Rich custard tarts are a decadent ending to any meal. A creamy custard can also serve as the foundation for pieces of fresh fruit that you may have discovered at a farmer's market or grown in your own garden.
You can make these custard tarts in the full traditional size (9- or 10-inch shell) or as individual serving tarts (petite tarts). If you are new at butter tart recipes, you may want to try making the petite tarts first, as they are easier to unmold and keep intact. Plus, if one falls apart, you'll still have others to show off.
The challenge in making butter tarts is to make the pastry shell such that it is strong enough to maintain its shape when unmolded, and yet is delicate enough that the shell will not overwhelm the taste of the filling. The balance must be maintained through careful preparation of the shell.
Tart Pastry Shell Recipe
Ingredients You Will Need:
? teaspoon baking powder
2 cups flour
5 tablespoons granulated sugar
5 tablespoons unsalted butter, chilled
2 tablespoons Crisco, chilled
1 large egg
1 teaspoon water
¾ teaspoon vanilla paste or ½ teaspoon vanilla extract
Pour the baking powder and flour into a sifter. Sift the flour and baking powder into a large mixing bowl. Add the sugar, and combine well.
Cut the butter and Crisco into the dry ingredients. You can do this either by using the "pulse" function on your food processor, or by using a hand-held pastry blender. Use your fingers to further break the tiny clumps of Crisco and butter into small bits.
In a small bowl, combine the egg, water and vanilla paste (or extract). Beat until well-combined.
Pour the egg mixture into the dry ingredients and either pulse in the processor or mix by hand until just combined. You do not want to over-mix the dough, or it will be tough. Cover with plastic wrap, and refrigerate for two hours.
Roll the dough out quickly, and then press dough into the mold. There are a few important techniques you must follow when baking tart shells. First of all, invest in a tart pan with a removable bottom for easy unmolding. Second, be sure to press the dough against the tart pan so it fits snugly at all points of contact. Third, prick the dough all over the bottom of the pan so the dough will not bubble while baking. Finally, after you have the dough in the tart pan and pricked with a fork, place a layer of aluminum foil over the dough, then fill the tart pan with dried beans. The beans will prevent the tart shell from rising and/or warping during the cooking process.
Bake the tart shell (with dried beans) in oven (preheated to 375 degrees) for 5 minutes. Remove the shell from the oven, close the oven door, remove the foil and beans, and prick the dough on the bottom of the pan again. Reinsert the foil and beans, replace the shell in the oven, and bake for 7 to 8 minutes longer. Remove from oven as soon as browning begins.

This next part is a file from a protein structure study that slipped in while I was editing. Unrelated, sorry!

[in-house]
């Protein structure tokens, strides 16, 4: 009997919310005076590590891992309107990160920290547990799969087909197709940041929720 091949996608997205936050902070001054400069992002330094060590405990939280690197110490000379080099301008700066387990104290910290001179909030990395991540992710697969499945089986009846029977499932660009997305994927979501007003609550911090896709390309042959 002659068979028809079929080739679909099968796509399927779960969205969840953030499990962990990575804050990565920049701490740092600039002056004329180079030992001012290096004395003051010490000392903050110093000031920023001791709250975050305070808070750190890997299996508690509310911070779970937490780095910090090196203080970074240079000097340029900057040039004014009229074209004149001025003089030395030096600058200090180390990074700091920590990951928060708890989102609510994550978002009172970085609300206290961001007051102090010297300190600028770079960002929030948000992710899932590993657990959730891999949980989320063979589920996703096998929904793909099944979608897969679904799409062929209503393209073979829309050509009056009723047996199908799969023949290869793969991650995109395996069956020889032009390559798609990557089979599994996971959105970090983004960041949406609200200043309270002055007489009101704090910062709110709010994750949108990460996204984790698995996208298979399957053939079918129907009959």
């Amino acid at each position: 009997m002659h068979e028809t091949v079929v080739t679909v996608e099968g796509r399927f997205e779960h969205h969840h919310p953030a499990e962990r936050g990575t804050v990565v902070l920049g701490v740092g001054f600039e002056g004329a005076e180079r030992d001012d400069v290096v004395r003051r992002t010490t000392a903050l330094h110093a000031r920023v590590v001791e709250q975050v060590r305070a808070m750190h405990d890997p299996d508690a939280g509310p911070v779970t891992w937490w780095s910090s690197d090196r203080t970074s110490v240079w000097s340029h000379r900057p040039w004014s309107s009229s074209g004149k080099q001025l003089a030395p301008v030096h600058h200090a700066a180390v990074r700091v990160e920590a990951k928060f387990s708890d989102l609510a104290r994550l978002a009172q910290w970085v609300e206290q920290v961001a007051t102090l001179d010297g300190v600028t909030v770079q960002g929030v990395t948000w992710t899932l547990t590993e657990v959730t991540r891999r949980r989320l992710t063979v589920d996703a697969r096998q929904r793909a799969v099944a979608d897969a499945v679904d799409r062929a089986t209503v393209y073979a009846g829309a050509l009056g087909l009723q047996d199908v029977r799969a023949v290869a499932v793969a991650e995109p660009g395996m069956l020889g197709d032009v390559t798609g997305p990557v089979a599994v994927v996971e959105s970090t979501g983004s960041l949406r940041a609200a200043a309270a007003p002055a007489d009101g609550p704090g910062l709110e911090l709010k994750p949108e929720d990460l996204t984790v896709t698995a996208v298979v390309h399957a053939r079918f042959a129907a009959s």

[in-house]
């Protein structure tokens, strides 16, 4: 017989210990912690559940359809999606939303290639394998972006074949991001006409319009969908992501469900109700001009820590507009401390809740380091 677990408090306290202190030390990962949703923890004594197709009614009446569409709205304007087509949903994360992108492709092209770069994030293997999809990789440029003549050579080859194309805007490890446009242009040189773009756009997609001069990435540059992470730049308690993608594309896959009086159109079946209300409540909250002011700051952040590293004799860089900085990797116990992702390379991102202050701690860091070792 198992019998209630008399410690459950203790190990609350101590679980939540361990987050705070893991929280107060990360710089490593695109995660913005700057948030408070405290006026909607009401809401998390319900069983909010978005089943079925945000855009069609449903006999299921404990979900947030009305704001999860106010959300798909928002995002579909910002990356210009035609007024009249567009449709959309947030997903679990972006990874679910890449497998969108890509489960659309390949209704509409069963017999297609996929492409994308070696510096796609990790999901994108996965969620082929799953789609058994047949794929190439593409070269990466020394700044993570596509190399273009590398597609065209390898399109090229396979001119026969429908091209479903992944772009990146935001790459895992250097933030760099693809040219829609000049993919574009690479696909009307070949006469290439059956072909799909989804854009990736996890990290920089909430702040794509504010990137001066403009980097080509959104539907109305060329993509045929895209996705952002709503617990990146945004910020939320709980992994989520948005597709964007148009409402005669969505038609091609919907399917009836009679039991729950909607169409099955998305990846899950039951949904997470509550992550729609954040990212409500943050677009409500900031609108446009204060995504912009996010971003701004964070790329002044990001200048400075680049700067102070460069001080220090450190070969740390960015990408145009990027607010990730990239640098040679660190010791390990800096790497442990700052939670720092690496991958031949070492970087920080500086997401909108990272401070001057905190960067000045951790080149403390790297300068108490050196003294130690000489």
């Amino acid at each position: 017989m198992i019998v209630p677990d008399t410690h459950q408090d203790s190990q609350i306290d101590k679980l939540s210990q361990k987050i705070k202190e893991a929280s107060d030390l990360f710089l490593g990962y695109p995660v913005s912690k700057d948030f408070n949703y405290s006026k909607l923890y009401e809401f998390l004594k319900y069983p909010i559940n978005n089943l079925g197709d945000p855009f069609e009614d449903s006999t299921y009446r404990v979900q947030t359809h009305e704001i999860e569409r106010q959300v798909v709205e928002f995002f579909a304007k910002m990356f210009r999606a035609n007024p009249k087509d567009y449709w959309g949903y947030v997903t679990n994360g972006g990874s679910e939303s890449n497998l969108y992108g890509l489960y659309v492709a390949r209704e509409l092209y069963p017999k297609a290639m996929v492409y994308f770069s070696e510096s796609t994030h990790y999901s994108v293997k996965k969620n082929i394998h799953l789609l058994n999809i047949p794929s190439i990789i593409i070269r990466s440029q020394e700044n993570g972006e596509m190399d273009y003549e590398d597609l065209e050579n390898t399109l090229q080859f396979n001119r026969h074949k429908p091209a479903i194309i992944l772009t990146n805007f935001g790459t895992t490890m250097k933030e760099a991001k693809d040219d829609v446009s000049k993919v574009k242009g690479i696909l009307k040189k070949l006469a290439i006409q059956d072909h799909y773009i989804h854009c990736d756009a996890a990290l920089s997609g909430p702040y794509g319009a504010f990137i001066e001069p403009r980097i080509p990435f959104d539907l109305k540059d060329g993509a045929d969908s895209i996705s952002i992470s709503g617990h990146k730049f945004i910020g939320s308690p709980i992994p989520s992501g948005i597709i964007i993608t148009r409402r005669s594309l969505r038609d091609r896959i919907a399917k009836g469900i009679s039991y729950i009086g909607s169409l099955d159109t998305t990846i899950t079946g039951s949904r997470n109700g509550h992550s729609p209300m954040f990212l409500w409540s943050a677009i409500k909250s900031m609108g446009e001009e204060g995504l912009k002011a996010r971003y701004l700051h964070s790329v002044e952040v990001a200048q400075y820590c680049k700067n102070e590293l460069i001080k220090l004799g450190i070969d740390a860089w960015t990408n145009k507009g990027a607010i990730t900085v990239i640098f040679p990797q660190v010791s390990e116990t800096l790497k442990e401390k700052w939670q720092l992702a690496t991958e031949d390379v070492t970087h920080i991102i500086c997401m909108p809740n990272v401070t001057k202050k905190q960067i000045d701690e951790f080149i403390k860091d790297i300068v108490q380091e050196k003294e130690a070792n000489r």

Remove the beans and foil. Unmold the tart shell as soon as possible and set it to cool on a wire rack.
Filling for Egg Custard Tart Recipe
Ingredients You Will Need:
7 egg yolks
1 ½ cups granulated sugar
¾ cup all purpose flour
2 ¼ cups boiling milk
1 ½ tablespoons melted butter
1 tablespoon vanilla extract
In a saucepan, beat (with a hand or electric mixer on low) egg yolks and sugar until well combined. Beat flour into mixture, trying to avoid creating lumps. Place on stove and add boiling milk, continuously beating, adding milk little by little until well combined. Turn on heat; continue mixing while custard heats to a slow boil. Cook for three minutes, continuously scraping bottom of pan so it does not burn.
Remove from heat; beat in melted butter and vanilla.
Pour custard into tart shell. Let cool completely before garnishing with a piece of fresh fruit and serving. If you wish, you may bake the whole custard tart for another 5 to 7 minutes at 375 degrees to slightly brown custard and shell, but you must watch the tart carefully while baking.
Take advantage of the copious amounts of fresh tomatoes that come with summer, and make a delicious tomato tart. They are easy to prepare, and they look as elegant and as beautiful as they taste.
If this is your first attempt at a butter tart recipe, you may want to try making the petite tarts first, as they are easier to unmold and keep intact.
This pear tart recipe features hints of brandy, and the pear slices rest atop a custard base. If you arrange the pear slices carefully, you will impress guests with this dessert's beauty and flavor.